Laurie Simmons, The Water Tank Project, New York City. Photo by Mary Jordan Bruce Weber, The Water Tank Project, New York City. Photo via https://paddle8.com/work/bruce-weber/35594-palomino-catching-a-wave-golden-beach-fl Eteri Chkadua, The Water Tank Project, New York City. Photo by Brook Christopher Marilyn Minter, The Water Tank Project, New York City. Photo by Brook Christopher
Last Updated on Friday, 13 March 2015 10:32
 

Reading the Streets: Jim Rennert's 'Think Big'

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Written by ILANA NOVICK, Auction Central News International   
Tuesday, 03 March 2015 10:38

Jim Rennert, ‘Think Big,’ Union Square Park, New York City. Photo by Ilana Novick.

NEW YORK – A stone-faced businessman stands at the southeast corner of Union Square Park, staring up at the sky, looking for … inspiration? Relief? Solace? A reminder of what heat is and how we will one day feel it again? Jim Rennert’s Think Big is a 12-foot-tall sculptural Rorschach test for viewers’ emotional state.

Perhaps if you’re feeling inspired and productive, you’ll agree with the Parks Department, that the man reminds us “that if we ‘think big’ we can attain anything.” Maybe you’re struggling with a deadline and believe the statue is secretly asking the sky, “why me?” The man could be rejoicing in the power of the American Dream, or bemoaning his place in a corporate machine.

I was on the side of weariness, until I dug a little deeper into the sculpture’s history. Before its current residency in Union Square, a partnership between the Union Square Partnership Business Improvement District and the Parks Department, Think Big started at 2 inches tall, which even I have to admit gets a point for positive thinking in this debate.

Come decide for yourself through May 4.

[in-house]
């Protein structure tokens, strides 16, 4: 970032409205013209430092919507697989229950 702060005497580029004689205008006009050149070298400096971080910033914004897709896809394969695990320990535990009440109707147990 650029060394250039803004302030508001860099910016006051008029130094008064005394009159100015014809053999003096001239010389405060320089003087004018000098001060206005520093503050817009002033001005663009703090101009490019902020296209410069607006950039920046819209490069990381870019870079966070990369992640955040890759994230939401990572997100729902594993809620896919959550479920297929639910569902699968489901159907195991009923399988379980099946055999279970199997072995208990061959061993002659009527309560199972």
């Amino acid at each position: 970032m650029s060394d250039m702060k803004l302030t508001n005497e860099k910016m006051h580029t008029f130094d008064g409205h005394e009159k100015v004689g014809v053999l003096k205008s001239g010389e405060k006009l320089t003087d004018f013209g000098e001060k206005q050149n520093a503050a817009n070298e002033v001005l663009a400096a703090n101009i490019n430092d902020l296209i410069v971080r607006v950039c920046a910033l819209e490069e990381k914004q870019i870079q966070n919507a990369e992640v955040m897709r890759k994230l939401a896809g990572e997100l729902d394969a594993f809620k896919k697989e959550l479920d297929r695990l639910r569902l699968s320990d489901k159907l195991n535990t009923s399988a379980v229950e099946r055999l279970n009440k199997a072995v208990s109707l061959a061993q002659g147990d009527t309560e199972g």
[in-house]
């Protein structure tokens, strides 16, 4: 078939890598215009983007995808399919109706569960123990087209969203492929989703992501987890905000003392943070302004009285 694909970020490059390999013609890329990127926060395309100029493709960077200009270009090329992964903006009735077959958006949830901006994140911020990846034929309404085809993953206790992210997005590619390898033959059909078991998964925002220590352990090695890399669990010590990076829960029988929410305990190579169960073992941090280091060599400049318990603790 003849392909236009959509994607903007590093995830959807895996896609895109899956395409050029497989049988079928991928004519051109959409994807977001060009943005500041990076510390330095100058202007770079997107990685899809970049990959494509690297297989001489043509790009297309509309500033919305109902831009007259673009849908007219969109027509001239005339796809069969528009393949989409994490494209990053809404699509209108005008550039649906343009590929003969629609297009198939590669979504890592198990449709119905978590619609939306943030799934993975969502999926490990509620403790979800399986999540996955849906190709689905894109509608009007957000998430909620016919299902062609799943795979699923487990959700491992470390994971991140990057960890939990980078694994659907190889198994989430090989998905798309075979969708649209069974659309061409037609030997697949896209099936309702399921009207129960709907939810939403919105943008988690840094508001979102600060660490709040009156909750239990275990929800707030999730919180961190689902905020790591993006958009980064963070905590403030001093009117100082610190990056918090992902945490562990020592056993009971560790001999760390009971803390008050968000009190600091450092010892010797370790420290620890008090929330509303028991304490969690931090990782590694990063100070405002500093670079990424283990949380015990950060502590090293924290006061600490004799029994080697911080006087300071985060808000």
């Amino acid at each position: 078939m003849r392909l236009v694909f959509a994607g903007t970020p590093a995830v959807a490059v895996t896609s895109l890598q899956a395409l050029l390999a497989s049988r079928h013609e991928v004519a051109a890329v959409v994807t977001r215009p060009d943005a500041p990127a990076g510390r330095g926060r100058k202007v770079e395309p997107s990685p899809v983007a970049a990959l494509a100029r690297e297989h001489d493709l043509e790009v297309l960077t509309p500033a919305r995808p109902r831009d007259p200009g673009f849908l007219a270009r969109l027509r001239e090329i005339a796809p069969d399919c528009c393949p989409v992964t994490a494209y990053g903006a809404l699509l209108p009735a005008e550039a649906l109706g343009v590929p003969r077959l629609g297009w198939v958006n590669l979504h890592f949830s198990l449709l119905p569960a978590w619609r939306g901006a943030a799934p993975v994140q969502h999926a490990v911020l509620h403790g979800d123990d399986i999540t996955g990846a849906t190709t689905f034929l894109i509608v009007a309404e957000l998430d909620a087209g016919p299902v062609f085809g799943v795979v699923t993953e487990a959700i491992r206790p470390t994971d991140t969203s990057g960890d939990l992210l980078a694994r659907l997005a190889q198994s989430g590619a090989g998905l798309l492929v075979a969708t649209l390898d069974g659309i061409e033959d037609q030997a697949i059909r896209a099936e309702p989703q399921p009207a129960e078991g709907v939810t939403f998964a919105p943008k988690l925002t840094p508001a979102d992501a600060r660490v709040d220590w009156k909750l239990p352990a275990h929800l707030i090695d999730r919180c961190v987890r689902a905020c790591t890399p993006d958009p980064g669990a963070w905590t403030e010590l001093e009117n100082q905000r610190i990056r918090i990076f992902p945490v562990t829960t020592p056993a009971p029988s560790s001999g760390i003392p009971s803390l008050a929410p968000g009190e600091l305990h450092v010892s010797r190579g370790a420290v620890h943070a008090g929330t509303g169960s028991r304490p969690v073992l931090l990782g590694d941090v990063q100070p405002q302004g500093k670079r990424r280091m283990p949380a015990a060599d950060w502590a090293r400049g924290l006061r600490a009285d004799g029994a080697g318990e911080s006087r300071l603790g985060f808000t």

ADDITIONAL IMAGE OF NOTE

Jim Rennert, ‘Think Big,’ Union Square Park, New York City. Photo by Ilana Novick.  

Jim Rennert, ‘Think Big,’ Union Square Park, New York City. Photo by Ilana Novick. 

Jim Rennert, ‘Think Big,’ Union Square Park, New York City. Photo by Ilana Novick. 

Jim Rennert, ‘Think Big,’ Union Square Park, New York City. Photo by Ilana Novick. 

Last Updated on Tuesday, 03 March 2015 10:52
 

Reading the Streets: 'Solar Reserve' by John Gerrard

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Written by ILANA NOVICK, Auction Central News International   
Thursday, 04 December 2014 13:54
‘Solar Reserve’ by John Gerrard, New York City. Photo via publicartfund.org

NEW YORK – If New York City in the winter is getting you down, consider a trip to the Nevada desert. Can't afford the airfare? No worries, it's accessible by the one train. Well, not the Nevada desert but “Solar Reserve,” a new installation in the Josie Robertson Plaza at Lincoln Center by John Gerrard.

“Solar Reserve” is a digital simulation of a Nevada solar thermal power plant, and its accompanying desert landscape, all projected on a 28-foot-by-24-foot LED screen. Watch the screen and you can see the movements of the moon, sun and the 10,000 mirrors that make up the power plant, over a 24-hour period, sunrise to sunset.